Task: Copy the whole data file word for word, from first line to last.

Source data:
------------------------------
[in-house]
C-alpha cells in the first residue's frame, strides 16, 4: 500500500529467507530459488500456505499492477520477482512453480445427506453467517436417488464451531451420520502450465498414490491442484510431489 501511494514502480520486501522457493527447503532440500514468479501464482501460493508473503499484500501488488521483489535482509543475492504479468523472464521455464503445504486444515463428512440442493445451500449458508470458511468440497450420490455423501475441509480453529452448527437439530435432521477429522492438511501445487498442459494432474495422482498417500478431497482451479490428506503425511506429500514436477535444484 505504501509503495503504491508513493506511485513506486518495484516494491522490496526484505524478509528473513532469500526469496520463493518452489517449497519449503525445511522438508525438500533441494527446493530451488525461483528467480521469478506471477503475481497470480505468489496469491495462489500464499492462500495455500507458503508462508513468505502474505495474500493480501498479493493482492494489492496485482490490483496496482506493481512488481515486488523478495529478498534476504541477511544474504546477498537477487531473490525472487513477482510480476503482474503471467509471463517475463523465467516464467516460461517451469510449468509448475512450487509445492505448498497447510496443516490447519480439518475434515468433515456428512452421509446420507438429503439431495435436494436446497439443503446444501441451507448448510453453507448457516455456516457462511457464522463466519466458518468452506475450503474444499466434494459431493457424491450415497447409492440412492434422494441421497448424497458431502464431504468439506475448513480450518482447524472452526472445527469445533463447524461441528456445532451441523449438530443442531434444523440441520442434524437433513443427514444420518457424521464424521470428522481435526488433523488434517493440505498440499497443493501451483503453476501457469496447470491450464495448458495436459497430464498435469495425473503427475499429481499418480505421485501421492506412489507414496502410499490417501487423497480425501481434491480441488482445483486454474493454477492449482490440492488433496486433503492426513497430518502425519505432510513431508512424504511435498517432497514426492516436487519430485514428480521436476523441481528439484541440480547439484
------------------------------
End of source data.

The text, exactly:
[in-house]
C-alpha cells in the first residue's frame, strides 16, 4: 500500500529467507530459488500456505499492477520477482512453480445427506453467517436417488464451531451420520502450465498414490491442484510431489 501511494514502480520486501522457493527447503532440500514468479501464482501460493508473503499484500501488488521483489535482509543475492504479468523472464521455464503445504486444515463428512440442493445451500449458508470458511468440497450420490455423501475441509480453529452448527437439530435432521477429522492438511501445487498442459494432474495422482498417500478431497482451479490428506503425511506429500514436477535444484 505504501509503495503504491508513493506511485513506486518495484516494491522490496526484505524478509528473513532469500526469496520463493518452489517449497519449503525445511522438508525438500533441494527446493530451488525461483528467480521469478506471477503475481497470480505468489496469491495462489500464499492462500495455500507458503508462508513468505502474505495474500493480501498479493493482492494489492496485482490490483496496482506493481512488481515486488523478495529478498534476504541477511544474504546477498537477487531473490525472487513477482510480476503482474503471467509471463517475463523465467516464467516460461517451469510449468509448475512450487509445492505448498497447510496443516490447519480439518475434515468433515456428512452421509446420507438429503439431495435436494436446497439443503446444501441451507448448510453453507448457516455456516457462511457464522463466519466458518468452506475450503474444499466434494459431493457424491450415497447409492440412492434422494441421497448424497458431502464431504468439506475448513480450518482447524472452526472445527469445533463447524461441528456445532451441523449438530443442531434444523440441520442434524437433513443427514444420518457424521464424521470428522481435526488433523488434517493440505498440499497443493501451483503453476501457469496447470491450464495448458495436459497430464498435469495425473503427475499429481499418480505421485501421492506412489507414496502410499490417501487423497480425501481434491480441488482445483486454474493454477492449482490440492488433496486433503492426513497430518502425519505432510513431508512424504511435498517432497514426492516436487519430485514428480521436476523441481528439484541440480547439484